The Sonata in e minor is an example of a piece which Pisendel reworked: it does exist in two versions. The first was in four movements in the style of the Italian sonata da chiesa and was probably written in Venice. Here the second version has been recorded which is in three movements. But the movement from the first version which is missing from the second has been included. This seems to me a strange decision: Pisendel apparently reworked the first version into a three-movement form in order to bring it into line with the new sonata style which the Graun brothers had developed in Berlin: slow - fast - fast. The inclusion of the 'arioso' from the first version conflicts with these intentions. The last movement stands out for its harmonic boldness.

The fourth piece is the Sonata in c minor which very much sounds like a composition of Johann Sebastian Bach. In fact, this sonata is the one included in Schmieder's catalogue as BWV 1024; it is still played regularly as a work by Bach. It is in many ways a strongly 'German' work and is composed in a 'learned' style. Especially the first movement is very 'Bachian' with its melodic and harmonic peculiarities. The second movement is very virtuosic, and in the last movement is dominated by the Affekt - so characteristic of the German baroque in particular.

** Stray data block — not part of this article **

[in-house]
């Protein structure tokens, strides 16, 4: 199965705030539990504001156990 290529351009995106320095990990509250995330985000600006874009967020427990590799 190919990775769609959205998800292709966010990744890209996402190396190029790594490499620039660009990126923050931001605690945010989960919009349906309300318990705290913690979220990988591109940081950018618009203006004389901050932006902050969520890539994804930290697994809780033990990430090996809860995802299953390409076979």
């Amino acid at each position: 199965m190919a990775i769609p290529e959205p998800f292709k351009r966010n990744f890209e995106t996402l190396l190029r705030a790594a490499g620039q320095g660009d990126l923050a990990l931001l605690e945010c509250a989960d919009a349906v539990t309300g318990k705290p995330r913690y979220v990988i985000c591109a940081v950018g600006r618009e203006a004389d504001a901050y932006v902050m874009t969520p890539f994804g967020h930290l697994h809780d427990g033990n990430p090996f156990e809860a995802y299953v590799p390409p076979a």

The last piece is the Sonata in g minor, which seems to have been written under the influence of the Roman school. In 1717 Pisendel went to Rome to visit Antonio Montanari, who was a famous violinist and orchestral director, and who was a pupil of Corelli.

This is a very interesting and musically fascinating recording. The music presented here shows that Pisendel - as Agricola suggested - really didn't have any reason to doubt the quality of his compositions. This is just excellent stuff. And Anton Steck totally believes in it, as his interpretation shows. No matter how virtuosic some pieces or passages in them are, he masters them with ease. His differentation of the notes and the shaping of the phrases is brilliant. This is a very eloquent and passionate plea for Pisendel's music. And Christian Rieger supports him with his driving continuo playing.

I shall return to this disc frequently, as it is a fine demonstration of what is best in the music of the German baroque era.

Johan van Veen (© 2004)

Relevant links:
Johann Georg Pisendel